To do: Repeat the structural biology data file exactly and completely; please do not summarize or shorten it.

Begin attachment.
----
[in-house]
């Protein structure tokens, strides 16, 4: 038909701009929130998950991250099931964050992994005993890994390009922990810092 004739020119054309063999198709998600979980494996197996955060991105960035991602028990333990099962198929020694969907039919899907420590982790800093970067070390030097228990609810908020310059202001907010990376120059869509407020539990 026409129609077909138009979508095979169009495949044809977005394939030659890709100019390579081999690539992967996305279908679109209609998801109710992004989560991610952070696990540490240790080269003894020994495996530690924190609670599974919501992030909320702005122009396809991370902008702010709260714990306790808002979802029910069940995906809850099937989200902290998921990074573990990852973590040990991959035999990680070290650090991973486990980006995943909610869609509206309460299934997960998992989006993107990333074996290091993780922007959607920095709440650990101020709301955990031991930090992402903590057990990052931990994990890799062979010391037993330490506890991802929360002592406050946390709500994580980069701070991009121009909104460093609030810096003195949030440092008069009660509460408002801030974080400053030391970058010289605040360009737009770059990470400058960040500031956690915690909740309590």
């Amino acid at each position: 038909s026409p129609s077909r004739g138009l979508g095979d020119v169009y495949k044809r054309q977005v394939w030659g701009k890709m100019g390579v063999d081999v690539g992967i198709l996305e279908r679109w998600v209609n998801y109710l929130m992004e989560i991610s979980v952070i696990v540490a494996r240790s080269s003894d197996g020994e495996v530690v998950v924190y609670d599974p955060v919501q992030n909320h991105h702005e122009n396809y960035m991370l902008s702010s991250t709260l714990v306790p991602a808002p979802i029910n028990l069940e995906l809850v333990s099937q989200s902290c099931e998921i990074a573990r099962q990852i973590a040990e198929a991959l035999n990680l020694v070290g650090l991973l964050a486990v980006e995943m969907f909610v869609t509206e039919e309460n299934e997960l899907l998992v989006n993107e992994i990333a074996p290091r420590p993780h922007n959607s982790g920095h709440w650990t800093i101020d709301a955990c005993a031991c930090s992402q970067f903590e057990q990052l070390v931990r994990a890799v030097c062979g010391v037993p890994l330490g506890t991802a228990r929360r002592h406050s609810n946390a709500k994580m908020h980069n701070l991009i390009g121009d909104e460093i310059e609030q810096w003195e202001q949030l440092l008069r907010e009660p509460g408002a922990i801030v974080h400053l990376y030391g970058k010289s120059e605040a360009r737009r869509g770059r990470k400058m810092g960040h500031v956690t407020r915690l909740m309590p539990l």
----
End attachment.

[in-house]
């Protein structure tokens, strides 16, 4: 038909701009929130998950991250099931964050992994005993890994390009922990810092 004739020119054309063999198709998600979980494996197996955060991105960035991602028990333990099962198929020694969907039919899907420590982790800093970067070390030097228990609810908020310059202001907010990376120059869509407020539990 026409129609077909138009979508095979169009495949044809977005394939030659890709100019390579081999690539992967996305279908679109209609998801109710992004989560991610952070696990540490240790080269003894020994495996530690924190609670599974919501992030909320702005122009396809991370902008702010709260714990306790808002979802029910069940995906809850099937989200902290998921990074573990990852973590040990991959035999990680070290650090991973486990980006995943909610869609509206309460299934997960998992989006993107990333074996290091993780922007959607920095709440650990101020709301955990031991930090992402903590057990990052931990994990890799062979010391037993330490506890991802929360002592406050946390709500994580980069701070991009121009909104460093609030810096003195949030440092008069009660509460408002801030974080400053030391970058010289605040360009737009770059990470400058960040500031956690915690909740309590």
């Amino acid at each position: 038909s026409p129609s077909r004739g138009l979508g095979d020119v169009y495949k044809r054309q977005v394939w030659g701009k890709m100019g390579v063999d081999v690539g992967i198709l996305e279908r679109w998600v209609n998801y109710l929130m992004e989560i991610s979980v952070i696990v540490a494996r240790s080269s003894d197996g020994e495996v530690v998950v924190y609670d599974p955060v919501q992030n909320h991105h702005e122009n396809y960035m991370l902008s702010s991250t709260l714990v306790p991602a808002p979802i029910n028990l069940e995906l809850v333990s099937q989200s902290c099931e998921i990074a573990r099962q990852i973590a040990e198929a991959l035999n990680l020694v070290g650090l991973l964050a486990v980006e995943m969907f909610v869609t509206e039919e309460n299934e997960l899907l998992v989006n993107e992994i990333a074996p290091r420590p993780h922007n959607s982790g920095h709440w650990t800093i101020d709301a955990c005993a031991c930090s992402q970067f903590e057990q990052l070390v931990r994990a890799v030097c062979g010391v037993p890994l330490g506890t991802a228990r929360r002592h406050s609810n946390a709500k994580m908020h980069n701070l991009i390009g121009d909104e460093i310059e609030q810096w003195e202001q949030l440092l008069r907010e009660p509460g408002a922990i801030v974080h400053l990376y030391g970058k010289s120059e605040a360009r737009r869509g770059r990470k400058m810092g960040h500031v956690t407020r915690l909740m309590p539990l």